want, and 2) There is still a lot of light we don't want. While few probably fell
off their chair on that revelation, we all tend to have so much legacy lighting
around us that we tend not to reflect too much on what we're missing, much less
on what we're getting that we really shouldn't be.
of the first stops on the tour was into The
Caverns at Natural Bridges, in the mountains of Virginia. Lots of natural
wonder to be found in a mostly horizontal cave that heads into a mountain, which
therefore gets deeper and deeper "underground" as you head in. That
means more opportunity for water to pick up minerals on its way down, and when
they hit the roof or floor of the empty space, they give the minerals back. That
water also carries clay with in this particular cavern, so you get pretty impressive
"mudstones" that can be scrubbed white for a day or two (also right
there on their website). And you get green stuff -- algae in this case, that made
it down there on some air currents, and grows courtesy of the moisture and
the artificial light. Nice, broad spectrum incandescent, to enhance our viewing
pleasure, is prevalent, and with close to 8 hours a day on time, it's plenty to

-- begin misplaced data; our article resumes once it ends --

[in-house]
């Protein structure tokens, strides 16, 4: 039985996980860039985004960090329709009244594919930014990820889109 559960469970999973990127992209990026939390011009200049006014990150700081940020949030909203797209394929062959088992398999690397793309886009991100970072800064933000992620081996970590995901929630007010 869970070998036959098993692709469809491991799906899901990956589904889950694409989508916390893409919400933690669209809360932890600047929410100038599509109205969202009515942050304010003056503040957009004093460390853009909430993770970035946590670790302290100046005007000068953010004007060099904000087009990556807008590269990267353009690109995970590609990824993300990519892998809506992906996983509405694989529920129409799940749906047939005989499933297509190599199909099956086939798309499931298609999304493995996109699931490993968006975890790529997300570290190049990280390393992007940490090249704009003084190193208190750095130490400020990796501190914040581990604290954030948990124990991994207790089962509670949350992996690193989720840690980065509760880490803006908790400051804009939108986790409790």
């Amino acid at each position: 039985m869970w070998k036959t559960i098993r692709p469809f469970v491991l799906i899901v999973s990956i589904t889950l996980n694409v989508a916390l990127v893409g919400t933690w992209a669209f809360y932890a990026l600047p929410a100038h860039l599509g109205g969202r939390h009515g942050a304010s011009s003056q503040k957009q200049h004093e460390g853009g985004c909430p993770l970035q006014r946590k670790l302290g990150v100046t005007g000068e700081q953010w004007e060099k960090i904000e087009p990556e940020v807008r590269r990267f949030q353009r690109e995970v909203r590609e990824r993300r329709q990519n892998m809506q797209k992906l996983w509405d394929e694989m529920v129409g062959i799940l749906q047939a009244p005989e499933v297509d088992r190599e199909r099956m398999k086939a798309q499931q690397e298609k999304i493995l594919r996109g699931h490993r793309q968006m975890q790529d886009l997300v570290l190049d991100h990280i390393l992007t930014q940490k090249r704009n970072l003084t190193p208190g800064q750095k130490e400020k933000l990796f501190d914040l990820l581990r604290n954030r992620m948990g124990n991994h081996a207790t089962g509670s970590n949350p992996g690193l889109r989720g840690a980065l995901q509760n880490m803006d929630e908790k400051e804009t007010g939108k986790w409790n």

grow. It's the light we don't want. The guide pointed out where they had begun
to changeover to LED lighting, that would "supposedly" help with that.
The company apparently specializes in that kind of thing. Don't know who it is
yet, but hopefully they'll let us know their formula, which we'd expect to be
removing some spectra that algae like, and which the viewers won't necessarily
The next stop was the Smithsonian Air and Space Museum. A look at
the high ceiling revealed some nice looking area lights that fit the model of
Beta (now Cree's) original Edge product line. The optics were well done, and weren't
obnoxious to look toward. With good color rendering, it made it the kind of light
we do want. Unfortunately, the LED lighting doesn't appear to have gained overwhelming
traction in that facility, as a number of displays protected from curious fingers
behind a protective glass barrier required the traditional "bob and weave"
to see it all against the glare in the glass. The original Wright flyer (the,
the original... very cool) was illuminated by a beachy sort of Kitty Hawk sand
dune kind of towards sunset yellow. Quite emotionally stirring, and very deficit
of helpful wavelengths when it comes to visual acuity. LED lighting shouldn't
be challenged to provide a cure for that - ambiance plus fidelity, all for just
a few pennies per lumen. Even better would have been a bit more experiential display,